[SOURCE: TAR’s Legal & Ethics Hot Line Attorneys]

3. HOT LINE: Refund Part of Commission?

QUESTION: A buyer approached me saying that other states are allowing a flat fee on contracts, refunding the remainder of the commission to the buyer, who does not have a real estate license. Is that legal?

ANSWER: NO, not in Tennessee. This would be in violation of Tennessee state law. According to Tenn. Code Ann. 62-13-302(b), “A real estate licensee shall not give or pay cash rebates, cash gifts or cash prizes in conjunction with any real estate transaction. As part of the Tennessee Real Estate Commission’s general rulemaking authority the commission may regulate the practices of real estate licensees in regard to gifts, prizes or rebates that are not otherwise prohibited by law.” The refund of the commission to the buyer would fall into this category.

You can give non-licensees a gift in order to induce them to do business with you. Please note that the gift must be as an inducement for THEM (not their friends, family members, etc.) to do business with you. If you wish to proceed in doing this, you will have to follow the gifts and prizes rule. This falls under TREC Rule 1260-2-.33.  It states:

(1)  A licensee may offer a gift, prize, or other valuable consideration as an inducement to the purchase, listing, or lease of real estate only if the offer is made:
(a) Under the sponsorship and with the approval of the firm with whom the licensee is affiliated; and
(b) In writing, signed by the licensee, with disclosure of all pertinent details, including but not limited to:
1. accurate specifications of the gift, prize, or other valuable consideration offered;
2. fair market value;
3. the time and place of delivery; and
4. any requirements which must be satisfied by the prospective purchaser or lessor.

Pursuant to the statute above, this gift CANNOT take the form of cash. You may give gift cards, but they cannot be convertible into cash. In addition, you cannot offer to pay closing costs for your client.

[SOURCE: TAR’s Legal & Ethics Hot Line Attorneys]

4. Protect Yourself from Scams!

Last week, RISMedia published a VERY worthwhile article (“Save Your Hard-earned Cash from Scams” by Nicole Paitsel) that provides a number of great tips about scams to avoid, both online and in your mail.

The author also includes phone numbers and addresses you can use to take yourself OFF of direct mail and solicitation lists.  Visit the article, print it out, and follow the advice to save yourself some future headaches (and time)!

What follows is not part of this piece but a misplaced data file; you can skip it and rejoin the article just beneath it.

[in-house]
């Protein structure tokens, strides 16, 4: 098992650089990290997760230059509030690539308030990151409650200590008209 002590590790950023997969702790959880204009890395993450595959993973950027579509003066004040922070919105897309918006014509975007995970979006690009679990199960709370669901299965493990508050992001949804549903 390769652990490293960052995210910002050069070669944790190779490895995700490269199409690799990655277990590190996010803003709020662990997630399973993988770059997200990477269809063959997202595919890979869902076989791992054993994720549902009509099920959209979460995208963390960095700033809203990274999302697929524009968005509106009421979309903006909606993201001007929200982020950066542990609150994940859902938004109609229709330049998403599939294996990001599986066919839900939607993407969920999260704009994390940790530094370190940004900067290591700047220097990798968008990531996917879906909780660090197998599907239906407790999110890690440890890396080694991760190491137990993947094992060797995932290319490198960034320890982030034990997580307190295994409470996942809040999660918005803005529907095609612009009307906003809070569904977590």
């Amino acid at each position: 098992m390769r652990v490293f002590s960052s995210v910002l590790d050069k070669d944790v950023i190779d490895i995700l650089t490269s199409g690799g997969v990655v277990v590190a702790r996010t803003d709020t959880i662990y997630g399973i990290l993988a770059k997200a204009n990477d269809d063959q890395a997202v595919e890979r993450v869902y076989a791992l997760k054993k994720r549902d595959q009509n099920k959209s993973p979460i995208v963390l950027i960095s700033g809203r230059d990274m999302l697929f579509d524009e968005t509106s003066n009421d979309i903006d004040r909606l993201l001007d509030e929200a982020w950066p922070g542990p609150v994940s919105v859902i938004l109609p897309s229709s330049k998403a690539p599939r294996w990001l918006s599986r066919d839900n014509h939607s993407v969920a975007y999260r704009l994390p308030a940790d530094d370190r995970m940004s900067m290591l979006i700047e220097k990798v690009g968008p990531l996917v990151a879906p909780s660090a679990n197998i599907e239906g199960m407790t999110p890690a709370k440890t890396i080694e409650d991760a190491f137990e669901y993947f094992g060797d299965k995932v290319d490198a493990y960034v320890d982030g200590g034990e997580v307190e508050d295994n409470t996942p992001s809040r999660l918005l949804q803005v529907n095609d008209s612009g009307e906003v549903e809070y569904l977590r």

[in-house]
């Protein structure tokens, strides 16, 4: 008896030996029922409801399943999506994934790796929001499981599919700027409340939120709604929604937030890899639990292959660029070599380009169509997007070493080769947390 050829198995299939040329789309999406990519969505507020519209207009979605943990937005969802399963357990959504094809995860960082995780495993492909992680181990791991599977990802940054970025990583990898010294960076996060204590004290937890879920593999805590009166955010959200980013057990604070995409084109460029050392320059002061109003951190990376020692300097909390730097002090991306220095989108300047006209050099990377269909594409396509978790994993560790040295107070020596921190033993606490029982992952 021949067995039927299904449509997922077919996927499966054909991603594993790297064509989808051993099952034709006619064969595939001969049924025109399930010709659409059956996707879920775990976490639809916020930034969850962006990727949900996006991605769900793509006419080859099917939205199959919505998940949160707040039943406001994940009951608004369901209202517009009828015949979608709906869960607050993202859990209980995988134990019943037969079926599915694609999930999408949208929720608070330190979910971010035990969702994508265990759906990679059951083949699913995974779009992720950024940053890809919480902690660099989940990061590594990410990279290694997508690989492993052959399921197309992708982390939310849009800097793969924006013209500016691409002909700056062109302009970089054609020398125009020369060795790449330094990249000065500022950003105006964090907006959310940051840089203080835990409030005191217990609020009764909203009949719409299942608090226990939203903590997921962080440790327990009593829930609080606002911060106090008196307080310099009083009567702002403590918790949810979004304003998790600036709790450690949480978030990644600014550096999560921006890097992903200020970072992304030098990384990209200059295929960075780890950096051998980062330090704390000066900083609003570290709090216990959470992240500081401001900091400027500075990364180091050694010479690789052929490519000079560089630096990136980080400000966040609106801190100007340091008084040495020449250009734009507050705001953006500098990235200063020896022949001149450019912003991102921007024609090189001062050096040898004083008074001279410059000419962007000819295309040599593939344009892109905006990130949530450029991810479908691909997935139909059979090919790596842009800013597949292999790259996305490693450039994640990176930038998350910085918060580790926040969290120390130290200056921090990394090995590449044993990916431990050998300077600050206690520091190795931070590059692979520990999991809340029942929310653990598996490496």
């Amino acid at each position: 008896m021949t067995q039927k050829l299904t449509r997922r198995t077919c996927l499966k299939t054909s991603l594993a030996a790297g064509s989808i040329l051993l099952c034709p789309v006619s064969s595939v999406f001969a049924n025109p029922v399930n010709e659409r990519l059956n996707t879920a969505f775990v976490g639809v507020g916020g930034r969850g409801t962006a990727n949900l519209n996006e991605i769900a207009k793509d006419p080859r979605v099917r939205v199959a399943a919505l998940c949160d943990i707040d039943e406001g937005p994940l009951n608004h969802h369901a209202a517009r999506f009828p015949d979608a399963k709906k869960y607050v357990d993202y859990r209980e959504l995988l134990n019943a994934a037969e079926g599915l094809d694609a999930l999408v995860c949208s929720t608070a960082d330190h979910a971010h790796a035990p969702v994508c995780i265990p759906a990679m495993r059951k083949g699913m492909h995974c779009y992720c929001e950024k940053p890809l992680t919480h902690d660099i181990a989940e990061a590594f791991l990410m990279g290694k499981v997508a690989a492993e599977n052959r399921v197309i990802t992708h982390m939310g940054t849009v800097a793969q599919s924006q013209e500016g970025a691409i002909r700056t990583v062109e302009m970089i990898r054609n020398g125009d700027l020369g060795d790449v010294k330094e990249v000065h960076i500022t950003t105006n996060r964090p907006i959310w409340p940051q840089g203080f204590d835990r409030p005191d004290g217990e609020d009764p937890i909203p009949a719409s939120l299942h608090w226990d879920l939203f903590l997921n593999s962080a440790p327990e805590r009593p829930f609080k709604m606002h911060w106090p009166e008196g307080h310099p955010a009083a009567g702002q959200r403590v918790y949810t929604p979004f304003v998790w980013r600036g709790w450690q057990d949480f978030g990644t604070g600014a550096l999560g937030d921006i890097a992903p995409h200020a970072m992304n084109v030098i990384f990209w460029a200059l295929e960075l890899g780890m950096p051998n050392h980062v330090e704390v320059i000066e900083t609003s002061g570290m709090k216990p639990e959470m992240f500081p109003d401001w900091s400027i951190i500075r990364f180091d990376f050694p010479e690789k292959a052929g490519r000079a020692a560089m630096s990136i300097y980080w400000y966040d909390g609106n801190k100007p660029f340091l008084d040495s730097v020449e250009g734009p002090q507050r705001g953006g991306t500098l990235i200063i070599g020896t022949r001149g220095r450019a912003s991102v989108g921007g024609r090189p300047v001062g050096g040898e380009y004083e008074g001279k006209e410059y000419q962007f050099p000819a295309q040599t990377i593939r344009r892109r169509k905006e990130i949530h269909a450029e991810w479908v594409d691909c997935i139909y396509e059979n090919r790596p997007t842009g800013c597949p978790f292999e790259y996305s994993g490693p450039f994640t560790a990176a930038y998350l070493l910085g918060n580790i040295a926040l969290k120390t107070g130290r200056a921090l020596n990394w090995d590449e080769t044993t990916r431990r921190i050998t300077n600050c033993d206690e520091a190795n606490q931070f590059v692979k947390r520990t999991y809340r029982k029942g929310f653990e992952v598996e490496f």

You can read what she has to say HERE.


5. WORKING SMARTER: 4 Useful Cybertips

Smarter use of the Internet can save you time and money …and BOTH are critical assets you don’t want to squander in a slow economy!

In his “January Cybertips”, REALTOR Jack Peckham covers four FREE Internet services that enhance your Internet know-how. From sending faxes for free to searching for folks online, they are probably worth checking out.

You can read Jack’s tips HERE.

[SOURCE: Realty Times]


Feb. 4: CORE CE INSTRUCTOR LICENSING — Another offering of the 2009-2010 Core CE Course Instructor Workshop (for instructor-licensing). More information is available HERE.

Feb. 12: E-Class GRI 2 – Smart Marketing (a 5-week distance-learning course) begins. For more information, go HERE.

Feb. 12, 19, & 20: REGIONAL LEADERSHIP MEETINGS — A meeting of TAR’s elected leadership and staff representatives with local association leaders has been scheduled in each of Tennessee’s three Grand Divisions for February:

  • West Tennessee — Feb. 12, 1-3PM at the Central West TN Assn. office in Jackson
  • East Tennessee — Feb. 19, 1-3PM at the Knoxville Area Assn. office in Knoxville
  • Mid-state — Feb 20, 1-3 PM at the Middle TN Assn. office in Murfreesboro

Feb. 25-26: GRI 1 – Professionalism in Real Estate (Memphis).  For more information, go HERE.

Feb. 25-26: GRI 2 – Smart Marketing (Knoxville). For more information, go HERE.

March 5-6: INSTRUCTOR TRAINING WORKSHOP — Our popular 2-day instructor-training program — “The Learning-Centered Instructor” Workshop. More information is available HERE.

March 18-19: TAR EDUCATION CONFERENCE & TRADE SHOW.  [TAR’s Spring Business Meetings will be held at the same location — the Cool Springs Marriott & Convention Center, just south of Nashville — on March 16-17.] Online information & registration is located HERE.

Watch each week’s TAR DIGEST for schedule changes and additions!

7. Rates Inch Upward, Still VERY Low

Freddie Mac says the 30-year fixed mortgage rate climbed to 5.12 percent during the week ended Jan. 22 from 4.96 percent the prior week, marking the first increase in 11 weeks.

The 15-year fixed mortgage rate climbed as well, reaching 4.8 percent from 4.65 percent over the same period. While the one-year adjustable mortgage rate rose to 4.92 percent from 4.89 percent, the five-year ARM slipped to 5.24 percent from 5.25 percent.

[SOURCES: Information, Inc.; Freddie Mac]